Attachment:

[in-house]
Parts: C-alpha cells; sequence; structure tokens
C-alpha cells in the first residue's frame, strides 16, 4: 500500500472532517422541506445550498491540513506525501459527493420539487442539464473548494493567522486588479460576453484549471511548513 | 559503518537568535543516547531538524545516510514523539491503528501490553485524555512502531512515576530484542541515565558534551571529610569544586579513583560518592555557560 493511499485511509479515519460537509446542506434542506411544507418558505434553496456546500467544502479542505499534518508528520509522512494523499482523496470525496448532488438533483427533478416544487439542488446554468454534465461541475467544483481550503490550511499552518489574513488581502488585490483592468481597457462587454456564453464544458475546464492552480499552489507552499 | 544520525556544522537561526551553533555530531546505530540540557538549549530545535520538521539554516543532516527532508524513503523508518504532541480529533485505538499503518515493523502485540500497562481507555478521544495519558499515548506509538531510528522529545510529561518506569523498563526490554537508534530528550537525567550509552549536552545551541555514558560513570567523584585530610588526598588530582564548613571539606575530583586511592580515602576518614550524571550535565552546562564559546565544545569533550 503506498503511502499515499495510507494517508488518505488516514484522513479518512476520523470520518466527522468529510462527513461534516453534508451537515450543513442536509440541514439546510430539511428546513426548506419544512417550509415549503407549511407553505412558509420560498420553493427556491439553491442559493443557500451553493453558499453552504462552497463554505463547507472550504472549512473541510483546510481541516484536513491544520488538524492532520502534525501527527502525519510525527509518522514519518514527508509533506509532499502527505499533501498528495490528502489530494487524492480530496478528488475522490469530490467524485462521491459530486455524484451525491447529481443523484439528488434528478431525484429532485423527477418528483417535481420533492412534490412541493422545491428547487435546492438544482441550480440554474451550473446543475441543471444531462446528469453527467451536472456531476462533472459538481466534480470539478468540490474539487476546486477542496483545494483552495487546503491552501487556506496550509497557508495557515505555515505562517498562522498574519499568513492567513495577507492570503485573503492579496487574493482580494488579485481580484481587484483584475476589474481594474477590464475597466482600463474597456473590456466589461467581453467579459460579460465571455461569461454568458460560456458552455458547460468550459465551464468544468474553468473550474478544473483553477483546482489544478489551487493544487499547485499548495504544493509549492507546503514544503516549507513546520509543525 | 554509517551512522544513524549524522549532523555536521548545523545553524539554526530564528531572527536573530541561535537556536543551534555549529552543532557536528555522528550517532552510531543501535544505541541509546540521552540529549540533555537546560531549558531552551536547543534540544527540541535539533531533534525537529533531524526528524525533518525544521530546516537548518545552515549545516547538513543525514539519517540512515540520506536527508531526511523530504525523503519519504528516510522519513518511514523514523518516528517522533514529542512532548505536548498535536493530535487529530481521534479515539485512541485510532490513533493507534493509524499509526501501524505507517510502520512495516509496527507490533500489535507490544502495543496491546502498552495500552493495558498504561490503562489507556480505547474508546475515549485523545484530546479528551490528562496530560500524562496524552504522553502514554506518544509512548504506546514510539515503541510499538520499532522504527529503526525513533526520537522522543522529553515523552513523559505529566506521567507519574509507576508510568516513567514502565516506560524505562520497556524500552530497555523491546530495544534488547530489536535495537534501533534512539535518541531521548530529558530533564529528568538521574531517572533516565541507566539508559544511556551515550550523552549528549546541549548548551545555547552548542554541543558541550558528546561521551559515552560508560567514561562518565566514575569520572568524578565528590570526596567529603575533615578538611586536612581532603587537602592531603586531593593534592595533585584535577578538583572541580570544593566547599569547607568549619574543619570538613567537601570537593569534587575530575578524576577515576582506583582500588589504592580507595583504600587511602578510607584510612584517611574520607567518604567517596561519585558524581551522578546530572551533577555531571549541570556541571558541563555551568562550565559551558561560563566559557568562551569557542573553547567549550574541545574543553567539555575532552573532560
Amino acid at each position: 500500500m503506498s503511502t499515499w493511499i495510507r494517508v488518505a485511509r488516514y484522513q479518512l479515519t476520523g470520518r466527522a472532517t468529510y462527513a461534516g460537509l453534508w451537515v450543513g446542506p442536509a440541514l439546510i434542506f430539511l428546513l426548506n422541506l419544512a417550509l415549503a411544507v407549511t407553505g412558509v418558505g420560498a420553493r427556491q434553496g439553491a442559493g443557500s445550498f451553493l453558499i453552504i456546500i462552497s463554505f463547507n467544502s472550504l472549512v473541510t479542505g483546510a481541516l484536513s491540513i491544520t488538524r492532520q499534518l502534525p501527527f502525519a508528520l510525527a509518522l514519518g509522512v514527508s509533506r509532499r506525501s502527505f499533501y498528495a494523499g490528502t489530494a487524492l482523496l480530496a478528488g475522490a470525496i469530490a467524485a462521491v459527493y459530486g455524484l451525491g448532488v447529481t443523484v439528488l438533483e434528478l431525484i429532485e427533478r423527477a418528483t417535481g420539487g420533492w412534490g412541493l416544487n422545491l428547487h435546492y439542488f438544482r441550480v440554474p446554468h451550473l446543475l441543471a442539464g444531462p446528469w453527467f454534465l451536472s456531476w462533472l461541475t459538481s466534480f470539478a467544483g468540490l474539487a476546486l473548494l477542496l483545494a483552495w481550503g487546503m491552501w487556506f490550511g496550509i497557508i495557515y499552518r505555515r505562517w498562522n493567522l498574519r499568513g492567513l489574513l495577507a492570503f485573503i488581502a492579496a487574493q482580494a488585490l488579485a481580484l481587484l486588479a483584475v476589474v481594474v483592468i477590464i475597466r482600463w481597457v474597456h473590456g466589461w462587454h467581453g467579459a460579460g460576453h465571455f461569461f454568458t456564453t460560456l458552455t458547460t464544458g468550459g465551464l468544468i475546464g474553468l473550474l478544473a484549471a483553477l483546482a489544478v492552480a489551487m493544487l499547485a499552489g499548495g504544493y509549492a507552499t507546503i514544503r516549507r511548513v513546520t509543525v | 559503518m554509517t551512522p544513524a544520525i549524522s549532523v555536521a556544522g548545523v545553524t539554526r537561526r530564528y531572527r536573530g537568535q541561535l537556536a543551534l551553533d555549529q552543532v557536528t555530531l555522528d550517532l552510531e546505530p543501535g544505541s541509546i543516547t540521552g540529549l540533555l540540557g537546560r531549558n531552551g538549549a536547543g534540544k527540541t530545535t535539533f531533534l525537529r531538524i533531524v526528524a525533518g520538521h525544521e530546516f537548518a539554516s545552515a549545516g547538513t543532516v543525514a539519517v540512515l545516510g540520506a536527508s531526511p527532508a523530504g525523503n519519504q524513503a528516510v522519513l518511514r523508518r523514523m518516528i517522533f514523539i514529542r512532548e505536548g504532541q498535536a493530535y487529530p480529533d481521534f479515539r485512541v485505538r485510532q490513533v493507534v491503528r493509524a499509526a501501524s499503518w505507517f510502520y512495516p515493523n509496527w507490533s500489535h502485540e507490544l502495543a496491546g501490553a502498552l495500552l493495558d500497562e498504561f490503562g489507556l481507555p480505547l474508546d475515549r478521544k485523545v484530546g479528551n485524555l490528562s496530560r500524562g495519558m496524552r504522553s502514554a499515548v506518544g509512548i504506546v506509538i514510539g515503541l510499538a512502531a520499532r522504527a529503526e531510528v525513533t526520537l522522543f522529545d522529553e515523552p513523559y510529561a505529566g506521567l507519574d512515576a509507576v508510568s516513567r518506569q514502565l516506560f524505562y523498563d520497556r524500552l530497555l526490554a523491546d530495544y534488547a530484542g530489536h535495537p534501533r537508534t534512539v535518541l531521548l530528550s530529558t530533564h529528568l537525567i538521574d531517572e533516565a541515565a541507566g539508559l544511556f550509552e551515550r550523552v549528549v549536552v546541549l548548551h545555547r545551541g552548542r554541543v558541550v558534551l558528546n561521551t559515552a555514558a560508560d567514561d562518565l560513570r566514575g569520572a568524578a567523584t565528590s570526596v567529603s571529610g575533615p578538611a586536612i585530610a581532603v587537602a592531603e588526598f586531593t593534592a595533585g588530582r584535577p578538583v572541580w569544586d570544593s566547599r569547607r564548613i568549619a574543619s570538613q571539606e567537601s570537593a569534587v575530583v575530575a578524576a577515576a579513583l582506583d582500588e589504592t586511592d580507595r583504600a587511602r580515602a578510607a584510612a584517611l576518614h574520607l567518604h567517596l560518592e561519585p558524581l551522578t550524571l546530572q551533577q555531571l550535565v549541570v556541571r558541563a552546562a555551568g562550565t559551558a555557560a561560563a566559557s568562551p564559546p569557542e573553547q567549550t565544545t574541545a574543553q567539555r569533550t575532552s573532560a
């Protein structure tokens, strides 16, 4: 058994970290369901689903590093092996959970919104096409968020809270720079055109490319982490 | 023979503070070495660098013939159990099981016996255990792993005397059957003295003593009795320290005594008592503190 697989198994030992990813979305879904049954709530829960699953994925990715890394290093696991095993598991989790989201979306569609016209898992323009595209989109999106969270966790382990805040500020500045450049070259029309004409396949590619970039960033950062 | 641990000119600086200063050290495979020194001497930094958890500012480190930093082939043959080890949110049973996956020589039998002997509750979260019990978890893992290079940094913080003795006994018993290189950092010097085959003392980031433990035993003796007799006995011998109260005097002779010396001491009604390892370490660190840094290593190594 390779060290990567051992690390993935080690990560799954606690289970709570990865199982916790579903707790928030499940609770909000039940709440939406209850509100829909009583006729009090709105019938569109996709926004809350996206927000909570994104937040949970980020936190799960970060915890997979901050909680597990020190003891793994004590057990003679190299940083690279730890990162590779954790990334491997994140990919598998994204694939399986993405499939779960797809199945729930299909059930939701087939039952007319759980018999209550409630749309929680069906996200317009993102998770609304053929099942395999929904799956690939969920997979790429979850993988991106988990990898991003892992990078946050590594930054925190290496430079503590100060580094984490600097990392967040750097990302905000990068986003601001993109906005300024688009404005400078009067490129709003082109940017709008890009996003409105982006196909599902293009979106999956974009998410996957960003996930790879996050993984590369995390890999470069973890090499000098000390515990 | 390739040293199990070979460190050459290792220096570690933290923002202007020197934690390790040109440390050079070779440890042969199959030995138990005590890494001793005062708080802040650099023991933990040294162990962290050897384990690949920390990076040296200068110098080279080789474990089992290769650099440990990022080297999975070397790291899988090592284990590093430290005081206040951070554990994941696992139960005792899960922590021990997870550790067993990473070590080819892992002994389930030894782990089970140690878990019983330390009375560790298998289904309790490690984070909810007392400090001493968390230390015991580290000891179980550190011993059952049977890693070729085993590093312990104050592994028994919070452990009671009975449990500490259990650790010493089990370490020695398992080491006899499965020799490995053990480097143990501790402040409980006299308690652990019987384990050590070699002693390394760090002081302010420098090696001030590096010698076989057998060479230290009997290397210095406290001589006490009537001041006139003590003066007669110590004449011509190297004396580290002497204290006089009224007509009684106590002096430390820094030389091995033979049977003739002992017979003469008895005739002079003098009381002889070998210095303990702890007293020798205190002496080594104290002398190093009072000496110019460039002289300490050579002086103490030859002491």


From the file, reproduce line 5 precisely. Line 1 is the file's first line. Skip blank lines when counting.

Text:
């Protein structure tokens, strides 16, 4: 058994970290369901689903590093092996959970919104096409968020809270720079055109490319982490 | 023979503070070495660098013939159990099981016996255990792993005397059957003295003593009795320290005594008592503190 697989198994030992990813979305879904049954709530829960699953994925990715890394290093696991095993598991989790989201979306569609016209898992323009595209989109999106969270966790382990805040500020500045450049070259029309004409396949590619970039960033950062 | 641990000119600086200063050290495979020194001497930094958890500012480190930093082939043959080890949110049973996956020589039998002997509750979260019990978890893992290079940094913080003795006994018993290189950092010097085959003392980031433990035993003796007799006995011998109260005097002779010396001491009604390892370490660190840094290593190594 390779060290990567051992690390993935080690990560799954606690289970709570990865199982916790579903707790928030499940609770909000039940709440939406209850509100829909009583006729009090709105019938569109996709926004809350996206927000909570994104937040949970980020936190799960970060915890997979901050909680597990020190003891793994004590057990003679190299940083690279730890990162590779954790990334491997994140990919598998994204694939399986993405499939779960797809199945729930299909059930939701087939039952007319759980018999209550409630749309929680069906996200317009993102998770609304053929099942395999929904799956690939969920997979790429979850993988991106988990990898991003892992990078946050590594930054925190290496430079503590100060580094984490600097990392967040750097990302905000990068986003601001993109906005300024688009404005400078009067490129709003082109940017709008890009996003409105982006196909599902293009979106999956974009998410996957960003996930790879996050993984590369995390890999470069973890090499000098000390515990 | 390739040293199990070979460190050459290792220096570690933290923002202007020197934690390790040109440390050079070779440890042969199959030995138990005590890494001793005062708080802040650099023991933990040294162990962290050897384990690949920390990076040296200068110098080279080789474990089992290769650099440990990022080297999975070397790291899988090592284990590093430290005081206040951070554990994941696992139960005792899960922590021990997870550790067993990473070590080819892992002994389930030894782990089970140690878990019983330390009375560790298998289904309790490690984070909810007392400090001493968390230390015991580290000891179980550190011993059952049977890693070729085993590093312990104050592994028994919070452990009671009975449990500490259990650790010493089990370490020695398992080491006899499965020799490995053990480097143990501790402040409980006299308690652990019987384990050590070699002693390394760090002081302010420098090696001030590096010698076989057998060479230290009997290397210095406290001589006490009537001041006139003590003066007669110590004449011509190297004396580290002497204290006089009224007509009684106590002096430390820094030389091995033979049977003739002992017979003469008895005739002079003098009381002889070998210095303990702890007293020798205190002496080594104290002398190093009072000496110019460039002289300490050579002086103490030859002491």